Now following last week’s deadly college campus shooting in Roseburg, Ore., Congress is once again facing the question of whether it can advance any effort to stem gun violence.
“It’s as relevant today, if not more so, as it was at that time,” Manchin said Thursday at a news conference held by Senate Democrats to highlight their new set of gun control proposals. “We’ve got Republicans – we just need more, that’s what we’re hoping for.”
Neither Manchin nor Toomey has committed to reintroducing their proposal and the furthest either has gone toward a commitment to revive it is Manchin saying Thursday that “I think we intend to do that, hopefully.”
Instead, Democratic Senators on Thursday unveiled a new campaign to build a “groundswell” of support behind three gun control principles — improve background checks, close loopholes and shut down “straw purchasing” and other illegal gun trafficking — as a precursor to filing comprehensive legislation.
“These ideas would make a real difference in stopping gun violence, but they won’t become law without an outcry from the American people,” said Sen. Ron Wyden (D-Ore.).
Senate Democrats would not say when specifically they would deem public support strong enough to introduce legislation, but Sen. Charles E. Schumer (D-N.Y.) said it would likely be later this year or early next year.
“We will know it, and the American people will know it when they hear it,” Schumer said.
Meanwhile, Republican leaders are taking a different approach and are pushing a bill, penned this summer by Senate Majority Whip John Cornyn (R-Texas), that would address some of the mental health concerns associated with incidents of gun violence rather that focus on restrictions on firearms.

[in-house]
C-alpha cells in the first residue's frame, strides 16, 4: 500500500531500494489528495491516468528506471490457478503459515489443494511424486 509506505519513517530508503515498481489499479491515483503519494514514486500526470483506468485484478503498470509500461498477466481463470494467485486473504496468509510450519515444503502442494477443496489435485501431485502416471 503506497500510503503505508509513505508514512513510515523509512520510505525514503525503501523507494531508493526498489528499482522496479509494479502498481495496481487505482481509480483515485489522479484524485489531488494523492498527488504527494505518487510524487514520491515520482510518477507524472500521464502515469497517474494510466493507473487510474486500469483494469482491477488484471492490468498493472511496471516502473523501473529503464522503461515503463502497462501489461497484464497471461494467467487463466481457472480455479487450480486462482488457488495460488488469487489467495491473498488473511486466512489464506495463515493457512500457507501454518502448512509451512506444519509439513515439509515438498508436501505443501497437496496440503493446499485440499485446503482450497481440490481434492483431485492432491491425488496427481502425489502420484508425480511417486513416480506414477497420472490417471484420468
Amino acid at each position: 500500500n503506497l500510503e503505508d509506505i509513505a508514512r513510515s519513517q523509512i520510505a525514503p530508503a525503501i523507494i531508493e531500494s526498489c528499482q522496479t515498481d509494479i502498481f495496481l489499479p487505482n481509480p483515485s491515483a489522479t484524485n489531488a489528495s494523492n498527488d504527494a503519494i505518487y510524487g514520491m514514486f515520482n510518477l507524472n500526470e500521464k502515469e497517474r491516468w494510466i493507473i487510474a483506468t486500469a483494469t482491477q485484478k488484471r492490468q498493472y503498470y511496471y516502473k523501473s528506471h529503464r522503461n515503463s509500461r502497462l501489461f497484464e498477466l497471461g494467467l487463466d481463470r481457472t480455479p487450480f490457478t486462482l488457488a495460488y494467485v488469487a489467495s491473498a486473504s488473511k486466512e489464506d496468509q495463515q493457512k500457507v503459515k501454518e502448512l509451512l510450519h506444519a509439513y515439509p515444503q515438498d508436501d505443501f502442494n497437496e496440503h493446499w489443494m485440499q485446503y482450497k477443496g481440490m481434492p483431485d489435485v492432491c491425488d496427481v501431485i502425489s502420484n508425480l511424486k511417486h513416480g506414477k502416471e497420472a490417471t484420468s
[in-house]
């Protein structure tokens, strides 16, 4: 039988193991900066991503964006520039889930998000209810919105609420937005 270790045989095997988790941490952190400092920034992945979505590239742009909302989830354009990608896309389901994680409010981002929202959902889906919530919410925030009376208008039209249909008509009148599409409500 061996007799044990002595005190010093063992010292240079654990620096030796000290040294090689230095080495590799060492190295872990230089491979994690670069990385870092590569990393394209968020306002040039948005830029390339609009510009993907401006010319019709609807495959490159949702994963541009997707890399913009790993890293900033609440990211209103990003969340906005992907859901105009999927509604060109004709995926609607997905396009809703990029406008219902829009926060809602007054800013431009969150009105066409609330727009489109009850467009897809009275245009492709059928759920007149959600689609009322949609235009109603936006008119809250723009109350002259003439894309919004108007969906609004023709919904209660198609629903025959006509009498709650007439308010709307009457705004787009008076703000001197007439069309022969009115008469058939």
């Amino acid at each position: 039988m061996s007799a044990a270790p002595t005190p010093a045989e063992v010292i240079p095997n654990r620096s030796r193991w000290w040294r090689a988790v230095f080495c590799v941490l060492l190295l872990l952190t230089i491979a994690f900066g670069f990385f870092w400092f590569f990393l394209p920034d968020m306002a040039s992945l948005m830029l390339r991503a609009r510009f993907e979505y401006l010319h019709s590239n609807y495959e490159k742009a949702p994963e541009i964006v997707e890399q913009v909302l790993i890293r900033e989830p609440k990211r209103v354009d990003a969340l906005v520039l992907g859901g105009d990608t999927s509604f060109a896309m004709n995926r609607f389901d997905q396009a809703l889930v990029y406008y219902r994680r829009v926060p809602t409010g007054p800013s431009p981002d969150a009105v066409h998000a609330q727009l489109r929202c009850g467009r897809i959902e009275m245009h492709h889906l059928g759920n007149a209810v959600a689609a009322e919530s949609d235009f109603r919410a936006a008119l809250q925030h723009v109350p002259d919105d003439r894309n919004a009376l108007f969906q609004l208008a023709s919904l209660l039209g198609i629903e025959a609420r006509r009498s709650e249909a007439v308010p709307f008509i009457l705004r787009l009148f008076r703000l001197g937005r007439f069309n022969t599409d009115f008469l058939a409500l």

“Some of our Democratic colleagues have said that they’re going to introduce some gun control legislation that we all know has been tried before and cannot pass this chamber,” Cornyn said Thursday, arguing that senators need “a broad consensus… and I believe my legislation can do that by addressing the root cause of some of these horrific events.”
While most Democrats support some focus on mental health as part of a larger gun control bill, they are skeptical about Cornyn’s approach.
“You cannot solve the gun violence epidemic without changing our gun laws,” Sen. Chris Murphy (D-Conn.) said. “We should change our mental health system because it’s broken, but that shouldn’t let Republicans off the hook for the broader problem of illegal guns.”
Manchin spoke somewhat positively about Cornyn’s efforts, noting he hoped to potentially incorporate that legislation into a new Manchin-Toomey bill.
“How in the world can we expect as Democrats to have Republicans supporting common-sense procedures that we’re asking for, when a Republican puts a common sense procedure, and us as Democrats not support?” Manchin said. “I’m going to support whatever makes sense.”
Manchin and Toomey both continue to assert that the approach they designed – which secured 54 votes in 2013, just six shy of the number needed to clear a procedural filibuster hurdle – is still the most sensible.
But they are openly worried that the climate for getting momentum behind that bill may be worsening.
“While I welcome the renewed interest of my Senate colleagues in this critical issue, I worry that a partisan and unbalanced approach will receive even less support than the 54-vote majority the Manchin-Toomey amendment received,” Toomey said in a statement.